Washington, Oct 4 : A new remote sensing technology in a satellite has helped discover an ancient adobe pyramid near Peru's Cahuachi desert.
According to a report in Discovery News, Nicola Masini and Rosa Lasaponara of Italy's National Research Council (CNR) discovered the pyramid by analyzing images from the satellite Quickbird, which they used to penetrate the Peruvian soil.
The researchers investigated a test area along the river Nazca.
Covered by plants and grass, it was about a mile away from Cahuachi's archaeological site, which contains the remains of what is believed to be the world's biggest mud city.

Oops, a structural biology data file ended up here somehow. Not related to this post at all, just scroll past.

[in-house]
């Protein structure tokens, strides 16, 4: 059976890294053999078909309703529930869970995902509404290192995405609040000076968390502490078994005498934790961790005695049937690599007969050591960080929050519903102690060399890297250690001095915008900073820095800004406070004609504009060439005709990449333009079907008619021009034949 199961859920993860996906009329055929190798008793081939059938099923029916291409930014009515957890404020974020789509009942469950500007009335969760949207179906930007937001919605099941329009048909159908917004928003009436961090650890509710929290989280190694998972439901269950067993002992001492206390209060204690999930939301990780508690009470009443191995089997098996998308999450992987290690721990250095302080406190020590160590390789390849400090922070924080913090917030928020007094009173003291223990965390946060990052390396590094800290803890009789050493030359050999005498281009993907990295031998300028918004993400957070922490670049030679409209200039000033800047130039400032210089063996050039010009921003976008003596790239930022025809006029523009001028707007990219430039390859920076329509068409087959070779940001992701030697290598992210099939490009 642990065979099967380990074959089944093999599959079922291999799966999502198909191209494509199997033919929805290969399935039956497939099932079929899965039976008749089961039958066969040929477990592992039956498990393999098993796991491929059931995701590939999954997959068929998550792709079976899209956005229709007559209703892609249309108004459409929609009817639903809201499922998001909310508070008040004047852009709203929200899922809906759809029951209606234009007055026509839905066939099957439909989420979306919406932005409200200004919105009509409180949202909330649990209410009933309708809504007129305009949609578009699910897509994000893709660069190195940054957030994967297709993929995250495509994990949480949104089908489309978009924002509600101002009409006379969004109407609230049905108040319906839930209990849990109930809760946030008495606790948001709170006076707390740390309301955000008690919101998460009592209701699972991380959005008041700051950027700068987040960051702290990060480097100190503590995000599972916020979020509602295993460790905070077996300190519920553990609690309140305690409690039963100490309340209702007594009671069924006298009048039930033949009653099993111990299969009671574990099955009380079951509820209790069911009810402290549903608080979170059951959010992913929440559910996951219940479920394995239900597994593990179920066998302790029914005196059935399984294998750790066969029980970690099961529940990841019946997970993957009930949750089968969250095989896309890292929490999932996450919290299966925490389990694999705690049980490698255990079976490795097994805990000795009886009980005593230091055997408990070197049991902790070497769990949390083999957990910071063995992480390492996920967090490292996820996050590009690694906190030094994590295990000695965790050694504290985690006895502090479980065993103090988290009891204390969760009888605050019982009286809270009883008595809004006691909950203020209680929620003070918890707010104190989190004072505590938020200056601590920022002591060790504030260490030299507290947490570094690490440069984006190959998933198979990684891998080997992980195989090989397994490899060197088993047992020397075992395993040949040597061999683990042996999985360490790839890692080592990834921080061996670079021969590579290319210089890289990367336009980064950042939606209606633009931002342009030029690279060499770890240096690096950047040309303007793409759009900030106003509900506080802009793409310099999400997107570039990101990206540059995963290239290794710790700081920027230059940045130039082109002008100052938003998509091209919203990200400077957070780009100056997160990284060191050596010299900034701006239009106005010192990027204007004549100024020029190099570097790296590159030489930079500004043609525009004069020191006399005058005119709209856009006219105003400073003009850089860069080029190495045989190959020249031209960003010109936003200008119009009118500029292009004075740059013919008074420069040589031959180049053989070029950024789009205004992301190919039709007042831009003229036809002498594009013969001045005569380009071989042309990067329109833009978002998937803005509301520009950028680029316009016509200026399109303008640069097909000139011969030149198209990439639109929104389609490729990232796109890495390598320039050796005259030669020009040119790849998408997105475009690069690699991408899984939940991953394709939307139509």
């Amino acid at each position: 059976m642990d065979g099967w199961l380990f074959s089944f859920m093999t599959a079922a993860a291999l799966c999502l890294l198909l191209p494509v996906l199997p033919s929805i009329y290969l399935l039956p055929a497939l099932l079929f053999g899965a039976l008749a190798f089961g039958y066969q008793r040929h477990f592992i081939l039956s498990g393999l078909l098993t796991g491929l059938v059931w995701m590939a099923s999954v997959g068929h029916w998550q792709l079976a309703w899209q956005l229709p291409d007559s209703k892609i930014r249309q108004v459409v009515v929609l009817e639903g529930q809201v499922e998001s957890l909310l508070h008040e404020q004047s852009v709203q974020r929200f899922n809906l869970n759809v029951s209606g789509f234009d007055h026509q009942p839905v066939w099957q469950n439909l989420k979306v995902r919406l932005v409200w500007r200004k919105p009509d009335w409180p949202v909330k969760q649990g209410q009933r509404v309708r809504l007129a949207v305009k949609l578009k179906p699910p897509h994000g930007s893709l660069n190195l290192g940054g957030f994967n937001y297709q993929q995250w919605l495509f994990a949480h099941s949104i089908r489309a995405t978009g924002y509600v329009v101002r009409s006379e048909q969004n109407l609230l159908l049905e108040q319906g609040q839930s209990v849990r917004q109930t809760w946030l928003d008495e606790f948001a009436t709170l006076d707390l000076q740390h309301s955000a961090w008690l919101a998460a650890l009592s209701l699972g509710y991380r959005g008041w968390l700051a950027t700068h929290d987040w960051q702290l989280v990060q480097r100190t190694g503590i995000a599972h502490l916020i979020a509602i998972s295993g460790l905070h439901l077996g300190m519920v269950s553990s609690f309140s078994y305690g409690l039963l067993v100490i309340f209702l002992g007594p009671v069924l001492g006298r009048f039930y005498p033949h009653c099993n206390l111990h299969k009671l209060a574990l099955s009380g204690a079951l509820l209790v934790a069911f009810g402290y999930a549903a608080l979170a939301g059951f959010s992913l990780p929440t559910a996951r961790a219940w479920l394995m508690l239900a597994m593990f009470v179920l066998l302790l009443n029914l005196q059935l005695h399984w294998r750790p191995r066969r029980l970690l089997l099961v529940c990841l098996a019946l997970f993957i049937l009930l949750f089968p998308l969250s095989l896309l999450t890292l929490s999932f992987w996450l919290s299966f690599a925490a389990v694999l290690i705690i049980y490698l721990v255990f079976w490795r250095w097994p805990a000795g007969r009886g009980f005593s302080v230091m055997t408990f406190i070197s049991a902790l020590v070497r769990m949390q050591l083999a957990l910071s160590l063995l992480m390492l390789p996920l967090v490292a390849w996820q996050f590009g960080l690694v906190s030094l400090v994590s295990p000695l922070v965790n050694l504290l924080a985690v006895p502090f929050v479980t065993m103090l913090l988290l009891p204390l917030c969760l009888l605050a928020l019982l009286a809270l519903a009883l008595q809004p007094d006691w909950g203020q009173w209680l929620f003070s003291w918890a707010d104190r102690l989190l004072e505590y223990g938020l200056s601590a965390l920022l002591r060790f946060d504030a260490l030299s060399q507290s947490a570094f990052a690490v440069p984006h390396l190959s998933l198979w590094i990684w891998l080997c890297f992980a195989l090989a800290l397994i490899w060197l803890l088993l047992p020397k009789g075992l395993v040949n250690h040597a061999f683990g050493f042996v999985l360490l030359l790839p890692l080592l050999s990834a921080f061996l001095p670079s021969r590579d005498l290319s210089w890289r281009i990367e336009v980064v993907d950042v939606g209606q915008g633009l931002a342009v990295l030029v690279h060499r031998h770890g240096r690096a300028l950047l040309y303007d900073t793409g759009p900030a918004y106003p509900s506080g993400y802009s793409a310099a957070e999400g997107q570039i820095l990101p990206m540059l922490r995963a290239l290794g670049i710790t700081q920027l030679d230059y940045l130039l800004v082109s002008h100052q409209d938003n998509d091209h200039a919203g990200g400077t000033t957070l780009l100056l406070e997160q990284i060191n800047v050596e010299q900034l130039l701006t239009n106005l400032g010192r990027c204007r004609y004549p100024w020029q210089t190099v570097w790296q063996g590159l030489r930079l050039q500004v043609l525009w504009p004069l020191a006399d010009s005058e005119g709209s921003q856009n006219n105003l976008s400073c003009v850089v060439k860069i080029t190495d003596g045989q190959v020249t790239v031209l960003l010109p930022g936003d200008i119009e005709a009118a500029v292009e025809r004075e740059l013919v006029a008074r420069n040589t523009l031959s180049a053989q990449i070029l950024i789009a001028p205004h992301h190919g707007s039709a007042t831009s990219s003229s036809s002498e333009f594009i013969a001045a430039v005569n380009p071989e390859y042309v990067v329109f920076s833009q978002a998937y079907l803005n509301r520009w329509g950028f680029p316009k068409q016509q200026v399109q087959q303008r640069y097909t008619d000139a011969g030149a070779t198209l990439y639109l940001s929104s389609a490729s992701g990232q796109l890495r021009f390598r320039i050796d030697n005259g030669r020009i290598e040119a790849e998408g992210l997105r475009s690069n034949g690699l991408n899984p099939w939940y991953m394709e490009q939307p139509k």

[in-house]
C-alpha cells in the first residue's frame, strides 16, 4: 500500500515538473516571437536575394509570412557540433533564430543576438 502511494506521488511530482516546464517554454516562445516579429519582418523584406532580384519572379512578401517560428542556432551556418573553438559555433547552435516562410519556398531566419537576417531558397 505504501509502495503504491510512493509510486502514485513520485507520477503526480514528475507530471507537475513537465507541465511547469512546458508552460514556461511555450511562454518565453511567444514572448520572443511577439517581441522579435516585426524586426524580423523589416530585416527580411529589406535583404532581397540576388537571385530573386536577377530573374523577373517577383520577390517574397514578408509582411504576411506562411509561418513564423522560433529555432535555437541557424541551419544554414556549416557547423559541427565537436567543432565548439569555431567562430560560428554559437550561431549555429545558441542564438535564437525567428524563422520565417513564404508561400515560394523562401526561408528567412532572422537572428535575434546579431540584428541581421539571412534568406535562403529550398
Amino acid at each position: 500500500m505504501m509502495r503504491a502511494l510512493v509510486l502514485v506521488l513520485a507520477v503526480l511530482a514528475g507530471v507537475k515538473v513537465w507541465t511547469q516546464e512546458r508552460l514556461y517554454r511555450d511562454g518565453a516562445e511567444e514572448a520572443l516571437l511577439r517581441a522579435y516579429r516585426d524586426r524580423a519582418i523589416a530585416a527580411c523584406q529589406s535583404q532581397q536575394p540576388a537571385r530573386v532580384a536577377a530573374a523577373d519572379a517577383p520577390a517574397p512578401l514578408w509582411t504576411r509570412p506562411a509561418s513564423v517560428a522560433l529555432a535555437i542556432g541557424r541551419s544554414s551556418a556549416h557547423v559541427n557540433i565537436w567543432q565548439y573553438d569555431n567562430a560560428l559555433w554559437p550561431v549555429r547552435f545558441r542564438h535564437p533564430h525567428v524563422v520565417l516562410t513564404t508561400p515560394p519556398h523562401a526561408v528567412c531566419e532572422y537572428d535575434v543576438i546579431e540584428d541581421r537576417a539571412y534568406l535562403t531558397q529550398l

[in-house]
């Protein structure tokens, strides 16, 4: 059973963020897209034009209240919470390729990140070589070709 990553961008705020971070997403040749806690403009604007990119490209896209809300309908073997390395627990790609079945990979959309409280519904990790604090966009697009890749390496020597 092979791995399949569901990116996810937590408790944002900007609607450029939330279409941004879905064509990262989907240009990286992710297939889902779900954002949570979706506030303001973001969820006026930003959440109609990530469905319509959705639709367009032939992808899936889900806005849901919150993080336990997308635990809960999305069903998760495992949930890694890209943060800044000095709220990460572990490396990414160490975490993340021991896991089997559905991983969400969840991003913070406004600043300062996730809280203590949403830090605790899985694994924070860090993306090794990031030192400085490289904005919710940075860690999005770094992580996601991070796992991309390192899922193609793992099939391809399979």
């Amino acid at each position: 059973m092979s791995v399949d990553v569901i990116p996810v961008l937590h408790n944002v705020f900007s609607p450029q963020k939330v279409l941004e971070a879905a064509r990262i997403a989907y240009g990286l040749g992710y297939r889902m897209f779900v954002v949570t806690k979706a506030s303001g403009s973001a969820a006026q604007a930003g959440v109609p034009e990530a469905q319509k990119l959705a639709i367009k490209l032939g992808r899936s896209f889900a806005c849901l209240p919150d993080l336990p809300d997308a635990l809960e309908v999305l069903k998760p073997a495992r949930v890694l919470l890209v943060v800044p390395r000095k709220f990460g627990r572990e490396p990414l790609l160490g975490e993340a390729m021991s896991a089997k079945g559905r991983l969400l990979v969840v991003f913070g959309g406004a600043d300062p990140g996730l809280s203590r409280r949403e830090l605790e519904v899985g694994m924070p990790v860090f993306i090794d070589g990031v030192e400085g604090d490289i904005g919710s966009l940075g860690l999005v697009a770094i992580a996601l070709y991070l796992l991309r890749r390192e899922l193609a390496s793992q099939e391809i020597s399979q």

Via Quickbird, Masini and colleagues collected hi-resolution infrared and multispectral images.
After the researchers optimized the images with special algorithms, the result was a detailed visualization of a pyramid extending over a 9,000-square-mile area.
The discovery doesn't come as a surprise to archaeologists, since some 40 mounds at Cahuachi are believed to contain the remains of important structures.
"We know that many buildings are still buried under Cahuachi's sands, but until now, it was almost impossible to exactly locate them and detect their shape from an aerial view," Masini told Discovery News.
Cahuachi is the best-known site of the Nazca civilization, which flourished in Peru between the first century B.C. and the fifth century A.D. and slid into oblivion by the time the Inca Empire rose to dominate the Andes.